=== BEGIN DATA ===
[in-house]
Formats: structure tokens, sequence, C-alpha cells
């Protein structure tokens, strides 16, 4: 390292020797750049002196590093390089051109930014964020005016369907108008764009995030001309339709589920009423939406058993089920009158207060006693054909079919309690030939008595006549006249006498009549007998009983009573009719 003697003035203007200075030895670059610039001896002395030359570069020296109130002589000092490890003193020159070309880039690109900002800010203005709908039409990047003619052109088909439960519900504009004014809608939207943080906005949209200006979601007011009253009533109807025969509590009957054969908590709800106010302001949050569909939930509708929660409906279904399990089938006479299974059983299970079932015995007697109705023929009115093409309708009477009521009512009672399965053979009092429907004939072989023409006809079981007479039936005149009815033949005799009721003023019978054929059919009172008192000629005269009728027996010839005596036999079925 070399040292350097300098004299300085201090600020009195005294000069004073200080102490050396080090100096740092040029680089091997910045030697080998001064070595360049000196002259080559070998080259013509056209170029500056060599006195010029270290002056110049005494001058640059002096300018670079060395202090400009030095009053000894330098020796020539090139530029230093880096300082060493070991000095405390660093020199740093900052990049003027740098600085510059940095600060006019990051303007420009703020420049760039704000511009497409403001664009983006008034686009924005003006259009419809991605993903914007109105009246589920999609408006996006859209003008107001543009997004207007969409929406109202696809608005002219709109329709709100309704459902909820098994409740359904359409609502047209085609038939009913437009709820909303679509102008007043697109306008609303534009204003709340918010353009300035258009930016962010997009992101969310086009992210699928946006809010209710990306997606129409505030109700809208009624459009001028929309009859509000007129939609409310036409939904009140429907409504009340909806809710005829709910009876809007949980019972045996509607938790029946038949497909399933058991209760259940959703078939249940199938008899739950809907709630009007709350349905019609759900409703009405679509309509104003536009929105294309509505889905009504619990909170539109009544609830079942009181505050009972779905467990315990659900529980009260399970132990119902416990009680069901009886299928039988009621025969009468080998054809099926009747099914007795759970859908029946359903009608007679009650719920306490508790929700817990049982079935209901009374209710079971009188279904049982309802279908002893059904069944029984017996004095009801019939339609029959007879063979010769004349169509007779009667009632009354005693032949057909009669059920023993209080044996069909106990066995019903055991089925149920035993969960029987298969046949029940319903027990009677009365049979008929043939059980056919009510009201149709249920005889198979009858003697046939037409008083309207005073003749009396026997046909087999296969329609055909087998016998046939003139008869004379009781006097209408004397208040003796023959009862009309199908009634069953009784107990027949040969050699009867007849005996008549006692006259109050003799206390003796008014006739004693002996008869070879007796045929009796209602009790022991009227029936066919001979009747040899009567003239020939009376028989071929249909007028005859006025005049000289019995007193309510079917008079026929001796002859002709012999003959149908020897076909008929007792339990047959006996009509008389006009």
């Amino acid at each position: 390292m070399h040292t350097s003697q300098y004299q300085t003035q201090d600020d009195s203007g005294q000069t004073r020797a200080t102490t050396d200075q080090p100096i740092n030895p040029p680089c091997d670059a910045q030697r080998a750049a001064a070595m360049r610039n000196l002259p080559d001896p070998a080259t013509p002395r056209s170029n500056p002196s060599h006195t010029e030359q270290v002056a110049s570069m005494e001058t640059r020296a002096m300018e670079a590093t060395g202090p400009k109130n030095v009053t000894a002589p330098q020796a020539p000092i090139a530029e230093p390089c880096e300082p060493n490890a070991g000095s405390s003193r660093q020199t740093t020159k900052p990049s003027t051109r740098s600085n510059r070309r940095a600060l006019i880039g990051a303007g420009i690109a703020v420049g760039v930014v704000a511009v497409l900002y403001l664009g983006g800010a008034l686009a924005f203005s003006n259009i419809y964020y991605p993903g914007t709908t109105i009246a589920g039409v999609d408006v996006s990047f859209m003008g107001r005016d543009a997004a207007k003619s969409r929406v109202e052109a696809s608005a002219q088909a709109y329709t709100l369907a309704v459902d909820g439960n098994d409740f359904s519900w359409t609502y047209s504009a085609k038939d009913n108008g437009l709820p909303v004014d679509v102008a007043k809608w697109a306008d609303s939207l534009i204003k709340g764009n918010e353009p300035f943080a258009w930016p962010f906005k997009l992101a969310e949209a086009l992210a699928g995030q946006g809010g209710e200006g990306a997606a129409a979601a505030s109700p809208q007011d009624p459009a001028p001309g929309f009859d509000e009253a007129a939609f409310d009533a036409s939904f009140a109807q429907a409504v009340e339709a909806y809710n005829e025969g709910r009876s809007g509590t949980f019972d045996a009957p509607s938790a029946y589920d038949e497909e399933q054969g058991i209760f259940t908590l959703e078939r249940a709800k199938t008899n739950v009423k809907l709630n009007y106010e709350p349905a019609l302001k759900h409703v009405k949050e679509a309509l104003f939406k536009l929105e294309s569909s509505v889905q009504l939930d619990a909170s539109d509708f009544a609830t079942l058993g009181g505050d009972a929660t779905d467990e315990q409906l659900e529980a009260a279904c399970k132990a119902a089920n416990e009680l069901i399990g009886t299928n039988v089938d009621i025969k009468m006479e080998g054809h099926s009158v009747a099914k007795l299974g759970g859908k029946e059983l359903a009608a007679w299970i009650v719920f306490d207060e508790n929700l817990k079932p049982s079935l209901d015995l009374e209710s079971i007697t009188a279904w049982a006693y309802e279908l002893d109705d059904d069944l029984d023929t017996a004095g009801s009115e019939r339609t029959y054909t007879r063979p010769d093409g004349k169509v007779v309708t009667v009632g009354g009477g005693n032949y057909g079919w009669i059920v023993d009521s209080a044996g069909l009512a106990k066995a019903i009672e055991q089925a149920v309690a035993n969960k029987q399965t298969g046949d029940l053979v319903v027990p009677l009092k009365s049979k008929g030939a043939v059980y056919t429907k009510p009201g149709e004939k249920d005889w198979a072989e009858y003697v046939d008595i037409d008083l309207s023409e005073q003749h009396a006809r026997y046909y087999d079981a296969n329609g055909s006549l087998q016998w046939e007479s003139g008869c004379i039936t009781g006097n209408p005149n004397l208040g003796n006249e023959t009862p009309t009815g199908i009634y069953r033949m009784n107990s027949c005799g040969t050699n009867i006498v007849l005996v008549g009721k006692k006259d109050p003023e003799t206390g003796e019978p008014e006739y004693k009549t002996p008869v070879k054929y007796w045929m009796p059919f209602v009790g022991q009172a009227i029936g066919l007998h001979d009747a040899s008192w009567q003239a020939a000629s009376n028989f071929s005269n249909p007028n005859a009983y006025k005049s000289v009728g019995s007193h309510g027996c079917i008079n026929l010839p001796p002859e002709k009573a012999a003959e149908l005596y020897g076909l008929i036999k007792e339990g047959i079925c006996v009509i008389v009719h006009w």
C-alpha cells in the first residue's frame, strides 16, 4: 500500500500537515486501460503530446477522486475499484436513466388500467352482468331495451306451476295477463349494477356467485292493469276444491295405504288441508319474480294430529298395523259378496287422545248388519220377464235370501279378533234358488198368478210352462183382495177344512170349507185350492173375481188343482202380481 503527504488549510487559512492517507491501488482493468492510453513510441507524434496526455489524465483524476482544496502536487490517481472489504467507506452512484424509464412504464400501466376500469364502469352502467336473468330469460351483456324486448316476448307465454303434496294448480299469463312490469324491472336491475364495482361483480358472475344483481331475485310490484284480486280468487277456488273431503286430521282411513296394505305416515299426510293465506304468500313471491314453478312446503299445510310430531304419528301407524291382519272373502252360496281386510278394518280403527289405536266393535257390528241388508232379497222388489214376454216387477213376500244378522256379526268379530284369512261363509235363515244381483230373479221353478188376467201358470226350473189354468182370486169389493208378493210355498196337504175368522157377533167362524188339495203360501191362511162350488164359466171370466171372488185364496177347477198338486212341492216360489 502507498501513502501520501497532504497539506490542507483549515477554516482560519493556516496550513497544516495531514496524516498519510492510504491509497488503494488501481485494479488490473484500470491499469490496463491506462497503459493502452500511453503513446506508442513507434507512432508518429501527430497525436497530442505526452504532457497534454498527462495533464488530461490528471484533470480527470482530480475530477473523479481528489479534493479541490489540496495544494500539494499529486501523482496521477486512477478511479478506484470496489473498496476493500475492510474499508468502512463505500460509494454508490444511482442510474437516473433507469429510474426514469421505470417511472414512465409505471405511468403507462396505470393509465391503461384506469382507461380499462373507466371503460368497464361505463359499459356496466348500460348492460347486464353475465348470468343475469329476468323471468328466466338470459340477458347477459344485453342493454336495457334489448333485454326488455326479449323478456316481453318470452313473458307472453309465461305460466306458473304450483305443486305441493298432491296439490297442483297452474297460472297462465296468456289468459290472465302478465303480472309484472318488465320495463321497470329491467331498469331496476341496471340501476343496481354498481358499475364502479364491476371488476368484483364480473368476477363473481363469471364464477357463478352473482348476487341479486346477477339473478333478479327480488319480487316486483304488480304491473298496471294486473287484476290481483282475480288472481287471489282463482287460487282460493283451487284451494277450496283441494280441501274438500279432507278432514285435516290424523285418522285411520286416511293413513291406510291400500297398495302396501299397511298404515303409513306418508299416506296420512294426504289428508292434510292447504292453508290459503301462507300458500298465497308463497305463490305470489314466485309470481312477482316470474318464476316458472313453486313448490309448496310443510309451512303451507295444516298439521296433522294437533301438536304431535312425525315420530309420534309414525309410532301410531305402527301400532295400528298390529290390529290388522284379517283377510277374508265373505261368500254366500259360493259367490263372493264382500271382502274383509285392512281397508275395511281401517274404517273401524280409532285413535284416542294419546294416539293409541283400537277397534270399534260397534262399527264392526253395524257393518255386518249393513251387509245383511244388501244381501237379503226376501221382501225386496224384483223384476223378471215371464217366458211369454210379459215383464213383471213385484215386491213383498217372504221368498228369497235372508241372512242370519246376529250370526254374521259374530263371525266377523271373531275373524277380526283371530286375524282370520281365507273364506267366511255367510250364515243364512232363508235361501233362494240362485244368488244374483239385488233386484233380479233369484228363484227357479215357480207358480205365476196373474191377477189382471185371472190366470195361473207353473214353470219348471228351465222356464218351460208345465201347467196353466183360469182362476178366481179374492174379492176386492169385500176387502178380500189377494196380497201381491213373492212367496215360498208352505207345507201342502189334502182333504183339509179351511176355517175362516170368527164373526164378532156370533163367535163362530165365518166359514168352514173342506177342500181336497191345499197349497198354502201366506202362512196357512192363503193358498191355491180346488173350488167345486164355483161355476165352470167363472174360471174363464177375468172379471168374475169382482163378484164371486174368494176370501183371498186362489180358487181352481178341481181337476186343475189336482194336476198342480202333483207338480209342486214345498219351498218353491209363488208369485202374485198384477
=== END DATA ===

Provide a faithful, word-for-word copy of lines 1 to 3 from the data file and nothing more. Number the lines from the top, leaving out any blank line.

[in-house]
Formats: structure tokens, sequence, C-alpha cells
């Protein structure tokens, strides 16, 4: 390292020797750049002196590093390089051109930014964020005016369907108008764009995030001309339709589920009423939406058993089920009158207060006693054909079919309690030939008595006549006249006498009549007998009983009573009719 003697003035203007200075030895670059610039001896002395030359570069020296109130002589000092490890003193020159070309880039690109900002800010203005709908039409990047003619052109088909439960519900504009004014809608939207943080906005949209200006979601007011009253009533109807025969509590009957054969908590709800106010302001949050569909939930509708929660409906279904399990089938006479299974059983299970079932015995007697109705023929009115093409309708009477009521009512009672399965053979009092429907004939072989023409006809079981007479039936005149009815033949005799009721003023019978054929059919009172008192000629005269009728027996010839005596036999079925 070399040292350097300098004299300085201090600020009195005294000069004073200080102490050396080090100096740092040029680089091997910045030697080998001064070595360049000196002259080559070998080259013509056209170029500056060599006195010029270290002056110049005494001058640059002096300018670079060395202090400009030095009053000894330098020796020539090139530029230093880096300082060493070991000095405390660093020199740093900052990049003027740098600085510059940095600060006019990051303007420009703020420049760039704000511009497409403001664009983006008034686009924005003006259009419809991605993903914007109105009246589920999609408006996006859209003008107001543009997004207007969409929406109202696809608005002219709109329709709100309704459902909820098994409740359904359409609502047209085609038939009913437009709820909303679509102008007043697109306008609303534009204003709340918010353009300035258009930016962010997009992101969310086009992210699928946006809010209710990306997606129409505030109700809208009624459009001028929309009859509000007129939609409310036409939904009140429907409504009340909806809710005829709910009876809007949980019972045996509607938790029946038949497909399933058991209760259940959703078939249940199938008899739950809907709630009007709350349905019609759900409703009405679509309509104003536009929105294309509505889905009504619990909170539109009544609830079942009181505050009972779905467990315990659900529980009260399970132990119902416990009680069901009886299928039988009621025969009468080998054809099926009747099914007795759970859908029946359903009608007679009650719920306490508790929700817990049982079935209901009374209710079971009188279904049982309802279908002893059904069944029984017996004095009801019939339609029959007879063979010769004349169509007779009667009632009354005693032949057909009669059920023993209080044996069909106990066995019903055991089925149920035993969960029987298969046949029940319903027990009677009365049979008929043939059980056919009510009201149709249920005889198979009858003697046939037409008083309207005073003749009396026997046909087999296969329609055909087998016998046939003139008869004379009781006097209408004397208040003796023959009862009309199908009634069953009784107990027949040969050699009867007849005996008549006692006259109050003799206390003796008014006739004693002996008869070879007796045929009796209602009790022991009227029936066919001979009747040899009567003239020939009376028989071929249909007028005859006025005049000289019995007193309510079917008079026929001796002859002709012999003959149908020897076909008929007792339990047959006996009509008389006009």